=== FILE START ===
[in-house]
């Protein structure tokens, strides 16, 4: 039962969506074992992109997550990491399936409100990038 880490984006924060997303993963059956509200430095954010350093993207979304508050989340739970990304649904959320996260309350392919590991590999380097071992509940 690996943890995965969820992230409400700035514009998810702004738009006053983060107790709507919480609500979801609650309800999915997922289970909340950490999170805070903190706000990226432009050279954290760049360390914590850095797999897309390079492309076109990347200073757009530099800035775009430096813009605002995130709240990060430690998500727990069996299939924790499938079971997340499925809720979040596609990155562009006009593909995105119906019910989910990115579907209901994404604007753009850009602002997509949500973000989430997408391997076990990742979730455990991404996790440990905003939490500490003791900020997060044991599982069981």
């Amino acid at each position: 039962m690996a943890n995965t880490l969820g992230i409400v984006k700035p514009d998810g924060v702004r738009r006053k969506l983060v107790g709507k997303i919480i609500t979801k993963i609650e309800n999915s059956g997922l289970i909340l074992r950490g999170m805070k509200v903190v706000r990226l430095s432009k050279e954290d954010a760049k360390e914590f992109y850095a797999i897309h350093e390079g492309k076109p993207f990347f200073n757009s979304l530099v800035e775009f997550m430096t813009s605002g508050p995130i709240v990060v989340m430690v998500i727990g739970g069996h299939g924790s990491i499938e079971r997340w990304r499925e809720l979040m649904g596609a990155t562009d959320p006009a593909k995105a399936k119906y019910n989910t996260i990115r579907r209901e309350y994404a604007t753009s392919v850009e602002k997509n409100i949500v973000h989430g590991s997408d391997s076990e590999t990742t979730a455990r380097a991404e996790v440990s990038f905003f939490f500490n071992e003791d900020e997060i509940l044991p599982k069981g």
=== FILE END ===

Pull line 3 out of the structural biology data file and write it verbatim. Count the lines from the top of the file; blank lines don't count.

């Amino acid at each position: 039962m690996a943890n995965t880490l969820g992230i409400v984006k700035p514009d998810g924060v702004r738009r006053k969506l983060v107790g709507k997303i919480i609500t979801k993963i609650e309800n999915s059956g997922l289970i909340l074992r950490g999170m805070k509200v903190v706000r990226l430095s432009k050279e954290d954010a760049k360390e914590f992109y850095a797999i897309h350093e390079g492309k076109p993207f990347f200073n757009s979304l530099v800035e775009f997550m430096t813009s605002g508050p995130i709240v990060v989340m430690v998500i727990g739970g069996h299939g924790s990491i499938e079971r997340w990304r499925e809720l979040m649904g596609a990155t562009d959320p006009a593909k995105a399936k119906y019910n989910t996260i990115r579907r209901e309350y994404a604007t753009s392919v850009e602002k997509n409100i949500v973000h989430g590991s997408d391997s076990e590999t990742t979730a455990r380097a991404e996790v440990s990038f905003f939490f500490n071992e003791d900020e997060i509940l044991p599982k069981g």